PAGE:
For some businesses, it's not always as simple as announcing a purpose-led strategy – if key stakeholders are not aligned, an organisation cannot be certain that its ethical approach is guaranteed into the future. One solution that offers a different model is employee ownership – it aims to root an organisation in its community and allow it to have a longer-term outlook.

We recently took part in a panel as part of Stir to Action's online festival to discuss the subject with experts in the field. Simon Crichton, Triodos’s acting head of business banking, joined the conversation alongside Deb Oxley, chief executive of the Employee Ownership Association (EOA), David Sproxton, co-founder of Aardman Animations and Ben Watson, leader of the employee ownership team at TLT. The panel was chaired by Jeremy Gadd of J Gadd Associates.

Here, Simon shares three of his top take away messages from the discussion.

Employee owned organisations can create a fairer working environment

Deb Oxley kicked off the discussion, giving an overview of employee ownership (EO) and highlighting some of the key benefits of the model. She explained the formal definition in the eyes of the EOA, namely that ‘employee-owned businesses are totally or significantly owned by their employees’, with shares held either directly by the employees or in a trust.

Deb explained that employee ownership gives people an opportunity to have a say in how the business that they work for is run. ‘You can bring ownership to life through the voices of employees,’ she added. The idea is to move away from business models where a small number of shareholders hold all the cards, to a fairer, more inclusive way of working.

Collaboration can generate resilience

Film studio Aardman, best known for its Wallace and Gromit animation, became employee owned back in 2018. Founders David Sproxton and Peter Lord transferred the majority of shares into an employee ownership trust because they wanted to ensure that the organisation remained independent and to secure its creative culture.

Speaking on the panel, David flagged that he felt employee-owned organisations were better set to remain resilient in times of crisis, such as the recent turmoil created by Covid-19. The collaborative spirit generated by employee ownership and the mutual invested interest can foster better problem-solving skills to overcome challenges.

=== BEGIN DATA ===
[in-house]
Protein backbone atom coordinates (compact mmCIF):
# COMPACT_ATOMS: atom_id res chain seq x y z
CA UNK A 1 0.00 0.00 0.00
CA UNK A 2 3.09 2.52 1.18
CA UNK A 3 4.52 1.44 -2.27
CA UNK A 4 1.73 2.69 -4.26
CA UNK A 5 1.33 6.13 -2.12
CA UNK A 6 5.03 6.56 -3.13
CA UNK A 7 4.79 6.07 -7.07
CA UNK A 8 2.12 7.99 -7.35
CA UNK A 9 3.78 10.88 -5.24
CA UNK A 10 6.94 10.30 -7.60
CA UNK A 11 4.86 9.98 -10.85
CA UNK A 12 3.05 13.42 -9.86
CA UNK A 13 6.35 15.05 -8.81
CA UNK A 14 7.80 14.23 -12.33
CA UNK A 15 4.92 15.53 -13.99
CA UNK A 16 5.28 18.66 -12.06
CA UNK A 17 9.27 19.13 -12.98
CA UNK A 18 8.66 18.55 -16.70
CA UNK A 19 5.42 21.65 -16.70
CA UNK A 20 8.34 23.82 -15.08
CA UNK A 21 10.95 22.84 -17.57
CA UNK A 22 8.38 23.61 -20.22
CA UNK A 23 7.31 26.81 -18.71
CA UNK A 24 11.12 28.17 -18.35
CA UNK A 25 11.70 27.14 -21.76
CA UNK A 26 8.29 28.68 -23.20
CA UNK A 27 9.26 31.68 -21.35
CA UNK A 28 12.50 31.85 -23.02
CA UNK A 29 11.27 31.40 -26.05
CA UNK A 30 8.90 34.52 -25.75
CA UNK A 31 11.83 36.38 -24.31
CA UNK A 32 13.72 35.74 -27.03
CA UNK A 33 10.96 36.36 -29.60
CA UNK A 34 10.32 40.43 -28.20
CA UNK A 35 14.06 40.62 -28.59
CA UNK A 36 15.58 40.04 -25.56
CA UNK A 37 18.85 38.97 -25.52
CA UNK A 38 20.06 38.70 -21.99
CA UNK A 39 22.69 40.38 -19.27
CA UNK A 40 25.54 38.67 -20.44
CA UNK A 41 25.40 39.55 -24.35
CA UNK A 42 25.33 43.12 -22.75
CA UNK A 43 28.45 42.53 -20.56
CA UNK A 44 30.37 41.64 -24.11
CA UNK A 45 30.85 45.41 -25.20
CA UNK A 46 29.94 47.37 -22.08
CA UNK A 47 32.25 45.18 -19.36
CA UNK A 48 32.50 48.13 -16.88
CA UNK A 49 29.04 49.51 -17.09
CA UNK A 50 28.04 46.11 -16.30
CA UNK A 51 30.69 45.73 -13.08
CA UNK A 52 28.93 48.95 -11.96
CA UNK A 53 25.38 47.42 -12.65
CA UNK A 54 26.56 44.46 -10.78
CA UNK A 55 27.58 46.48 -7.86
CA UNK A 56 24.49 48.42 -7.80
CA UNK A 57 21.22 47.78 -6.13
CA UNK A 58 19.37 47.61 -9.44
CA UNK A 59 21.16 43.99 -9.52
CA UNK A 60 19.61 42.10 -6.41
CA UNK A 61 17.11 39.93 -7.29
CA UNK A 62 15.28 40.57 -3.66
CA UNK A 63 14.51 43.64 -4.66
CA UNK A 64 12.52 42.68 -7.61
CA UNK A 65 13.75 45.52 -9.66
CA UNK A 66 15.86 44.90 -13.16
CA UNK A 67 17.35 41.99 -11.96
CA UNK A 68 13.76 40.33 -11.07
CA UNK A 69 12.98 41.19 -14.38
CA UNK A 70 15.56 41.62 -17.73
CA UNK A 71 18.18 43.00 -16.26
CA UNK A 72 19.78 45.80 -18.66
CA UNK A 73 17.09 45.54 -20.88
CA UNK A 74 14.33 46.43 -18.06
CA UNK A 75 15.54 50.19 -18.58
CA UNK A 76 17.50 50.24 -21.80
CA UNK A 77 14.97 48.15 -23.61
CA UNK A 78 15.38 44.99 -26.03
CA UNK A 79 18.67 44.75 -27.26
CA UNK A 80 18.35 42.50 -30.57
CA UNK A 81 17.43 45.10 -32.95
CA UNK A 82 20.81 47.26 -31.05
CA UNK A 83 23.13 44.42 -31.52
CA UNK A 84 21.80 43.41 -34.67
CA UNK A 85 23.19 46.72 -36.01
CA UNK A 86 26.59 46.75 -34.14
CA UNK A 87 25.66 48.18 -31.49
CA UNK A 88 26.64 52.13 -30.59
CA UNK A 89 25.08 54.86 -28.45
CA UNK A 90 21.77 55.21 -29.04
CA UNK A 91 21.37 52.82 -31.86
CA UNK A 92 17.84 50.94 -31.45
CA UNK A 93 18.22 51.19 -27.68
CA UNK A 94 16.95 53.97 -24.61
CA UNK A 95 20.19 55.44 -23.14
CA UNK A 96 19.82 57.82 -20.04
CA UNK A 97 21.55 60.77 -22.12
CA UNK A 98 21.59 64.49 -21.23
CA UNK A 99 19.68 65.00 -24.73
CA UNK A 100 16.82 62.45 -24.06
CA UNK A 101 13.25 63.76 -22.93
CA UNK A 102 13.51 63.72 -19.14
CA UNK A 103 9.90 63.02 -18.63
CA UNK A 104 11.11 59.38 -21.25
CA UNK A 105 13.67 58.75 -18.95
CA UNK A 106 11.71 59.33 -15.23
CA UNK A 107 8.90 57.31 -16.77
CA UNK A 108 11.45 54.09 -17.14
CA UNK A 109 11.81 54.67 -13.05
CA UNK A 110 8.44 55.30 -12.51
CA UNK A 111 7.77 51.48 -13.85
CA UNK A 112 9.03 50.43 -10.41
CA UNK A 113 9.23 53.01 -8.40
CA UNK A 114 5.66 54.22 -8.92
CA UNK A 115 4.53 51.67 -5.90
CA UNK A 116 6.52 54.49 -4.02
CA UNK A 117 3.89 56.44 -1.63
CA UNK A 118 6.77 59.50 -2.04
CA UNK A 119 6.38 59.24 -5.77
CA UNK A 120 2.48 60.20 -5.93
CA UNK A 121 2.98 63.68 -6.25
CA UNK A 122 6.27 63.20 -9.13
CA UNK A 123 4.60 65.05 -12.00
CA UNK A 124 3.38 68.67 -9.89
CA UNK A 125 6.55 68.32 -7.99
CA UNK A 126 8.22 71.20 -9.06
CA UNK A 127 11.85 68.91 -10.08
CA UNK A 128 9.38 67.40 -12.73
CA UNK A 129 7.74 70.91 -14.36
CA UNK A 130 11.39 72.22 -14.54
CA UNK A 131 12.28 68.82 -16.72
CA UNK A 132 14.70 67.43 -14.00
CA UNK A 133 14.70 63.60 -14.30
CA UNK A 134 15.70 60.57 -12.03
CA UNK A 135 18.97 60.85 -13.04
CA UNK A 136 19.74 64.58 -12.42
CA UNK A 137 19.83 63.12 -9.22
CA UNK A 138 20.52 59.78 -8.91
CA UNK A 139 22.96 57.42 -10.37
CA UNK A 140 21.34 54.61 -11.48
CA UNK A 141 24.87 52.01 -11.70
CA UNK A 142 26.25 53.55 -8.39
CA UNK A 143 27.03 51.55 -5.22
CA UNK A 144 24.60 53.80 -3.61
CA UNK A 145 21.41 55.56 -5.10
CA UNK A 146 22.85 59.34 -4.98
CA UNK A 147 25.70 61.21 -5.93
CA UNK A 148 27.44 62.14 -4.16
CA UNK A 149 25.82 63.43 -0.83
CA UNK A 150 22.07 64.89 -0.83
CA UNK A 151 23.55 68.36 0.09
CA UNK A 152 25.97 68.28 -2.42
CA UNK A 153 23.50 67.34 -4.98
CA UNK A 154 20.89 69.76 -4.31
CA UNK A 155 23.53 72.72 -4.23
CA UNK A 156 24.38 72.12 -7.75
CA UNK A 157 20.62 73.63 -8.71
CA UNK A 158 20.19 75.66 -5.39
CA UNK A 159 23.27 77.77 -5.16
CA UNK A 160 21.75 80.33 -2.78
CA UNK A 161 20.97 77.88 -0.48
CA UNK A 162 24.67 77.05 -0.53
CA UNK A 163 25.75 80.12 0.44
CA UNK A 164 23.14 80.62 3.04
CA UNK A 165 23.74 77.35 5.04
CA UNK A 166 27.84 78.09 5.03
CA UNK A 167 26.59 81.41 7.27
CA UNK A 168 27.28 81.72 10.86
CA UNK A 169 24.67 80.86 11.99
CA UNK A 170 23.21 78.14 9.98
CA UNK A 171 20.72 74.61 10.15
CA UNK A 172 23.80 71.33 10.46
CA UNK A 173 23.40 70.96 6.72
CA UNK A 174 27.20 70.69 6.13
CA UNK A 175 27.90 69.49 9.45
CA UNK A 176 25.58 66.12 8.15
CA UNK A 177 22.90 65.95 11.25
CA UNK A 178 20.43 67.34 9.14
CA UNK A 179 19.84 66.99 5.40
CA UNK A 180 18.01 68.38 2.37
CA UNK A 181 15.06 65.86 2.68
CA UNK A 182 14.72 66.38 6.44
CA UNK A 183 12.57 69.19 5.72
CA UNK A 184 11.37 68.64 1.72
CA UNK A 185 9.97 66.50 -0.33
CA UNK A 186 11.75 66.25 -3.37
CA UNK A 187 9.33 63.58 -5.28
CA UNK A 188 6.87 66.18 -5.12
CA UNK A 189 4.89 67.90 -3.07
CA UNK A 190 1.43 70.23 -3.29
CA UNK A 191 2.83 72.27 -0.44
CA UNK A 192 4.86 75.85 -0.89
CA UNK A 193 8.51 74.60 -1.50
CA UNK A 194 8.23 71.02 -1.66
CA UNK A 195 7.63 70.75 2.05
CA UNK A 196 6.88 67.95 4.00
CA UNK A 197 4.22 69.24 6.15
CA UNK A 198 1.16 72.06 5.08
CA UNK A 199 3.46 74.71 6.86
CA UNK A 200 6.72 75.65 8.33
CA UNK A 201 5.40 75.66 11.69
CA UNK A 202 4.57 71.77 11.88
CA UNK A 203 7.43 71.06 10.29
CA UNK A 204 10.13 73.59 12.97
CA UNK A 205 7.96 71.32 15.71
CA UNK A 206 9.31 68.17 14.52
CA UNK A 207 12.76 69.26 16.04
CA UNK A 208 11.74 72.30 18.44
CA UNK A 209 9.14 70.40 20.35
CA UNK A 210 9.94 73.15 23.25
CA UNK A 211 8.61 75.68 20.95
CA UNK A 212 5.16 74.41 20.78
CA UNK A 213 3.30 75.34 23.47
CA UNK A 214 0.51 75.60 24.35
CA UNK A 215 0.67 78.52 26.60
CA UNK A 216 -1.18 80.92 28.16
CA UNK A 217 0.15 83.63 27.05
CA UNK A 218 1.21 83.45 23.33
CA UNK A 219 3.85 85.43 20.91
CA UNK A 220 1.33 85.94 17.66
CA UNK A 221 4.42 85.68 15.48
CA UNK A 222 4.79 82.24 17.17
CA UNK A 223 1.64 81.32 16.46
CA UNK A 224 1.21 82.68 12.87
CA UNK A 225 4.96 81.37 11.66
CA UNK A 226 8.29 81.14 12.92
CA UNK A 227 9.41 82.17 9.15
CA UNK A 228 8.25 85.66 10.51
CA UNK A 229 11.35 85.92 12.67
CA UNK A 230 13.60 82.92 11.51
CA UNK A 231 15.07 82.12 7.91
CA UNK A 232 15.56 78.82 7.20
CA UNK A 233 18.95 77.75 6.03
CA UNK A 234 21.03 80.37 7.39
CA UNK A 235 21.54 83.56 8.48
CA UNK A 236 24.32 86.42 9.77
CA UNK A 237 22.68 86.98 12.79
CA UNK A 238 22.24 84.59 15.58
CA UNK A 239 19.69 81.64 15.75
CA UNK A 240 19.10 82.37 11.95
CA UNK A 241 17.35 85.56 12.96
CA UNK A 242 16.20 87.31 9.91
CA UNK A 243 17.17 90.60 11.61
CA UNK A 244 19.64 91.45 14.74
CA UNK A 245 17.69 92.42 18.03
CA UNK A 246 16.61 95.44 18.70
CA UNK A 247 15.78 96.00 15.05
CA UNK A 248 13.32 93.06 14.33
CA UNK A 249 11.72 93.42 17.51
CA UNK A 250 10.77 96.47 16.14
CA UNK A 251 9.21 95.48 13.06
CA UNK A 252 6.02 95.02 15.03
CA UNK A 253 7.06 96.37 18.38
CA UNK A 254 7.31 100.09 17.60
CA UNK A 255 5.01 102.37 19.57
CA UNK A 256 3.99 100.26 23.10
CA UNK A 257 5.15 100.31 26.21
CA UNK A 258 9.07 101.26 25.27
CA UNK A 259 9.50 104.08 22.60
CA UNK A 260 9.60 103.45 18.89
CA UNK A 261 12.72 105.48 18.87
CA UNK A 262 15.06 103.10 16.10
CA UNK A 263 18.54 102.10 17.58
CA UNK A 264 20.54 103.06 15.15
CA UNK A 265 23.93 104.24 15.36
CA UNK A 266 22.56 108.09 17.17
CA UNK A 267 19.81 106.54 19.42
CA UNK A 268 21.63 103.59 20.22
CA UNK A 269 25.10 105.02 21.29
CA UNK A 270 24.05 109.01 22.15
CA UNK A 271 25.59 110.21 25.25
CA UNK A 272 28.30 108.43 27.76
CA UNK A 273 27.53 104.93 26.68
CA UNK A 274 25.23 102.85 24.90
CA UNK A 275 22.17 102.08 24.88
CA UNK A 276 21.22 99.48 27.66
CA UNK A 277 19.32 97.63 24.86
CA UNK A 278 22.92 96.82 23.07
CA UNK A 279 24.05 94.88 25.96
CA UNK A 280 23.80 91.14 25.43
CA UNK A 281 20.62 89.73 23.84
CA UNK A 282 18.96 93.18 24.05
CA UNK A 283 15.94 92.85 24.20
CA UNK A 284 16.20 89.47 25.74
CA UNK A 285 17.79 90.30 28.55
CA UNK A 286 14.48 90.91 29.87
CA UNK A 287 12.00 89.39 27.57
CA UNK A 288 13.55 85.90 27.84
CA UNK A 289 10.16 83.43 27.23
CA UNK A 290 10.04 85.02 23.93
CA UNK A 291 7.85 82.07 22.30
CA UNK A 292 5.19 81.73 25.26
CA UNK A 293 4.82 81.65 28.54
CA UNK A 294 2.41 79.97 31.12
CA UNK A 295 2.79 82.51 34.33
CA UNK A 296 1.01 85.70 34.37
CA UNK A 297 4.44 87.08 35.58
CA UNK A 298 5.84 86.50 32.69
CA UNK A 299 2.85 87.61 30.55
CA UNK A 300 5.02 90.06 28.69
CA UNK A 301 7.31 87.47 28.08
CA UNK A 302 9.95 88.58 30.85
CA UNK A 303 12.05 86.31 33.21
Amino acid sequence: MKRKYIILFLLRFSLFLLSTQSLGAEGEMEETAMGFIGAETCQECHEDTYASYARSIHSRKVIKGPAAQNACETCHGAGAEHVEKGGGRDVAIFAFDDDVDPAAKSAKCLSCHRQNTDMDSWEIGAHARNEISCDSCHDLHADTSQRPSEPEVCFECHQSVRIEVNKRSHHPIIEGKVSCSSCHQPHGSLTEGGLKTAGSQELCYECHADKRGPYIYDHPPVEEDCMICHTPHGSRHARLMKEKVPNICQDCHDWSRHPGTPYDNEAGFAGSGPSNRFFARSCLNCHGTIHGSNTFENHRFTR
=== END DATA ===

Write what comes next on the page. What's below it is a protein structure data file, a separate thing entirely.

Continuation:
David also highlighted the importance of guidance for business owners going through an ownership transition: Aardman was supported by both J Gadd Associates and Ben Watson's team at TLT. 

The movement is gaining momentum

Interest in alternative ownership models is gathering steam, and there’s good reason to believe that employee ownership can play an important role in how we build back better. I mentioned that Triodos Bank supported Riverford’s move to EO several years ago and that we’re now seeing increased interest from businesses looking to finance such a transition.

Events of this year have shown us the importance of businesses focusing on employee wellbeing and positive social impact in the communities that they serve. The pandemic has given us an opportunity to reset our economy and to consider how diverse business models can foster long-term value creation, rather than simply short-term profit.

About the event 

This panel discussion took place during 'A Playground for the New Economy', a virtual festival hosted by Stir to Action. Stir to Action works to foster new economic thinking through events, training programmes and a quarterly magazine. If you missed the festival, you can find recordings of the sessions here

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